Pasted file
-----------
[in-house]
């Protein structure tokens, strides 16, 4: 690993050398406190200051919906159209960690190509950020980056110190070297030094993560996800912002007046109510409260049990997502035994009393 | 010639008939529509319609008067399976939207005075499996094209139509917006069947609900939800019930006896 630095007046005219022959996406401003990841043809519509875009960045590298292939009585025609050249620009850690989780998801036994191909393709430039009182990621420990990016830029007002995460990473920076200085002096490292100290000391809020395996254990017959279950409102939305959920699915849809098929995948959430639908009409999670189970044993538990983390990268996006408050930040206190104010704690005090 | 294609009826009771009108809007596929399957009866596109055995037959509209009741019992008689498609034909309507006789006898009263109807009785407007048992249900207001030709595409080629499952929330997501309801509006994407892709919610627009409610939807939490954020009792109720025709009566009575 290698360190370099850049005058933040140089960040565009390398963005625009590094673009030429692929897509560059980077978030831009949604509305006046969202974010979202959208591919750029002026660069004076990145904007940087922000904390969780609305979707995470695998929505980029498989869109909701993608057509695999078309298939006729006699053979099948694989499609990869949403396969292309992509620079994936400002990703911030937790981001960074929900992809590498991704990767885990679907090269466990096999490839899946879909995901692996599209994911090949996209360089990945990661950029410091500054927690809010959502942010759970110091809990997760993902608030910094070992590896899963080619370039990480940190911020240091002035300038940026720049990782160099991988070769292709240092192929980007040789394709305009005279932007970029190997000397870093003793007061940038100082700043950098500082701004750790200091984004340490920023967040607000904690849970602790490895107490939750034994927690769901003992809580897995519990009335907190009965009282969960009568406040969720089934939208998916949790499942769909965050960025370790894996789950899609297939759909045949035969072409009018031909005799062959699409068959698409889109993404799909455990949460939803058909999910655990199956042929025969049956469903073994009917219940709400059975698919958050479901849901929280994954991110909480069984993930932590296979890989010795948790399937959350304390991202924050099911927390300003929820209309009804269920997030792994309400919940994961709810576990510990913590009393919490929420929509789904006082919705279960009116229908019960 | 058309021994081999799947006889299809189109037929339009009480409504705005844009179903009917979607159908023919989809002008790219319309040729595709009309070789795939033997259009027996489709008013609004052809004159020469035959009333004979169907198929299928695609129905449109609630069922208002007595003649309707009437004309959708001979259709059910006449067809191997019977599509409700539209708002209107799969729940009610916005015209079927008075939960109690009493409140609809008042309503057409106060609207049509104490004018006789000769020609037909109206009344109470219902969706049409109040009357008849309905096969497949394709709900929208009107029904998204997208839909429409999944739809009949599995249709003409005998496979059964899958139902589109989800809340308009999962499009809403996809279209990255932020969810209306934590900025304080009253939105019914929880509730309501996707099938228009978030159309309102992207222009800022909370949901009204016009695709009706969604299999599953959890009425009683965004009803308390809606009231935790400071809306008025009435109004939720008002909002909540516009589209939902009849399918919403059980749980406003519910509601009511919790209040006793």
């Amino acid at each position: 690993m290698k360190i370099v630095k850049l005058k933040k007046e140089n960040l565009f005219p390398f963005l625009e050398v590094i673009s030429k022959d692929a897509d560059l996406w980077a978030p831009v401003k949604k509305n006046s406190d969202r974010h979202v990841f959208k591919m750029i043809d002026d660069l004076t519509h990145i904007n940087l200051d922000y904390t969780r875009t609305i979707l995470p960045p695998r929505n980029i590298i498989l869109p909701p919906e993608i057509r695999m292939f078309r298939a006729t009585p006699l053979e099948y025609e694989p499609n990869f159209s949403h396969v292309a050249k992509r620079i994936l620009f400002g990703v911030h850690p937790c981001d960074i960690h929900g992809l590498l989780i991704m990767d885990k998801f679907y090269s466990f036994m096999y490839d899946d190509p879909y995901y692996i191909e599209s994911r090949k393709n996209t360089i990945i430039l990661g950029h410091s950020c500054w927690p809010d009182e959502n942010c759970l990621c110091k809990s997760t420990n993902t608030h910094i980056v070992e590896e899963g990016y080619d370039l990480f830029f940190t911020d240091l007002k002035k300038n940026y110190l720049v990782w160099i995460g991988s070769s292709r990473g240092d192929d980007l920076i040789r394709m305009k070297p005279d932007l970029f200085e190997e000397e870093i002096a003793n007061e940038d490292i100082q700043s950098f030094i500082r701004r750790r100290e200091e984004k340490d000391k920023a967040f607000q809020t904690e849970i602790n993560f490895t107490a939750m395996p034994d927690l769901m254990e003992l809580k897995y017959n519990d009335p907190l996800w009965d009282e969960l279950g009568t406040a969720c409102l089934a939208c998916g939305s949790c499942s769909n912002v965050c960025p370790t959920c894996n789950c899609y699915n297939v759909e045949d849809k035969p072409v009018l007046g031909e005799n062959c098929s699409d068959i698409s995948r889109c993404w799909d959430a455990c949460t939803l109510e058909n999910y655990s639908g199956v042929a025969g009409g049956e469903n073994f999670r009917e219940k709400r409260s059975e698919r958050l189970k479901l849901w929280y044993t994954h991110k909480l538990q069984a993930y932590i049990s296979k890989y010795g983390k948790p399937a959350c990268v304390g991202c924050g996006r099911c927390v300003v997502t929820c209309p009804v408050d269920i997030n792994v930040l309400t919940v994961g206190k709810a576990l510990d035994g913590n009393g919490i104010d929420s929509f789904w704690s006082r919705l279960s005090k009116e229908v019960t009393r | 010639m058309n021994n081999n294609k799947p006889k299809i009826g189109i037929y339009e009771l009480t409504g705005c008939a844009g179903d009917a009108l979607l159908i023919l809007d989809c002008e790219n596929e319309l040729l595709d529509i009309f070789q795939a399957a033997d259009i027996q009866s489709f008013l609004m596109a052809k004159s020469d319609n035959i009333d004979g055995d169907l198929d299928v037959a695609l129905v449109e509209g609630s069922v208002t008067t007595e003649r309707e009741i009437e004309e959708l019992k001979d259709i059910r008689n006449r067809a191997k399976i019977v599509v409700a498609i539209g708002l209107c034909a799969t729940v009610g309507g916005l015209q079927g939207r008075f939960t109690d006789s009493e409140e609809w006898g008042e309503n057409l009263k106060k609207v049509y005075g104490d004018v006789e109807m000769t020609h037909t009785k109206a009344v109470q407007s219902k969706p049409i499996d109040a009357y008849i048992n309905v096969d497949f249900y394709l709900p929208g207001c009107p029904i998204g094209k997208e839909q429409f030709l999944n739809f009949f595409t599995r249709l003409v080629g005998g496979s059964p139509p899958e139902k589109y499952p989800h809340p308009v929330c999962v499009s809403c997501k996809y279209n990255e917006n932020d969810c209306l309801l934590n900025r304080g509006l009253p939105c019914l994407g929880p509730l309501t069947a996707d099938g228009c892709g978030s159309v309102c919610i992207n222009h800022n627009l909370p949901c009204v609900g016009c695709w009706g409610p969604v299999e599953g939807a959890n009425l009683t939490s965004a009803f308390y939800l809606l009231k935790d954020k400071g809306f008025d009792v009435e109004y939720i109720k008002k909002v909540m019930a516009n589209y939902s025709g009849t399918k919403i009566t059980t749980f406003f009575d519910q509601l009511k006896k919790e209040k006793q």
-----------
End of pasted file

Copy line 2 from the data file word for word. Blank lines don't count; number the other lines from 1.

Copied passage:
């Protein structure tokens, strides 16, 4: 690993050398406190200051919906159209960690190509950020980056110190070297030094993560996800912002007046109510409260049990997502035994009393 | 010639008939529509319609008067399976939207005075499996094209139509917006069947609900939800019930006896 630095007046005219022959996406401003990841043809519509875009960045590298292939009585025609050249620009850690989780998801036994191909393709430039009182990621420990990016830029007002995460990473920076200085002096490292100290000391809020395996254990017959279950409102939305959920699915849809098929995948959430639908009409999670189970044993538990983390990268996006408050930040206190104010704690005090 | 294609009826009771009108809007596929399957009866596109055995037959509209009741019992008689498609034909309507006789006898009263109807009785407007048992249900207001030709595409080629499952929330997501309801509006994407892709919610627009409610939807939490954020009792109720025709009566009575 290698360190370099850049005058933040140089960040565009390398963005625009590094673009030429692929897509560059980077978030831009949604509305006046969202974010979202959208591919750029002026660069004076990145904007940087922000904390969780609305979707995470695998929505980029498989869109909701993608057509695999078309298939006729006699053979099948694989499609990869949403396969292309992509620079994936400002990703911030937790981001960074929900992809590498991704990767885990679907090269466990096999490839899946879909995901692996599209994911090949996209360089990945990661950029410091500054927690809010959502942010759970110091809990997760993902608030910094070992590896899963080619370039990480940190911020240091002035300038940026720049990782160099991988070769292709240092192929980007040789394709305009005279932007970029190997000397870093003793007061940038100082700043950098500082701004750790200091984004340490920023967040607000904690849970602790490895107490939750034994927690769901003992809580897995519990009335907190009965009282969960009568406040969720089934939208998916949790499942769909965050960025370790894996789950899609297939759909045949035969072409009018031909005799062959699409068959698409889109993404799909455990949460939803058909999910655990199956042929025969049956469903073994009917219940709400059975698919958050479901849901929280994954991110909480069984993930932590296979890989010795948790399937959350304390991202924050099911927390300003929820209309009804269920997030792994309400919940994961709810576990510990913590009393919490929420929509789904006082919705279960009116229908019960 | 058309021994081999799947006889299809189109037929339009009480409504705005844009179903009917979607159908023919989809002008790219319309040729595709009309070789795939033997259009027996489709008013609004052809004159020469035959009333004979169907198929299928695609129905449109609630069922208002007595003649309707009437004309959708001979259709059910006449067809191997019977599509409700539209708002209107799969729940009610916005015209079927008075939960109690009493409140609809008042309503057409106060609207049509104490004018006789000769020609037909109206009344109470219902969706049409109040009357008849309905096969497949394709709900929208009107029904998204997208839909429409999944739809009949599995249709003409005998496979059964899958139902589109989800809340308009999962499009809403996809279209990255932020969810209306934590900025304080009253939105019914929880509730309501996707099938228009978030159309309102992207222009800022909370949901009204016009695709009706969604299999599953959890009425009683965004009803308390809606009231935790400071809306008025009435109004939720008002909002909540516009589209939902009849399918919403059980749980406003519910509601009511919790209040006793």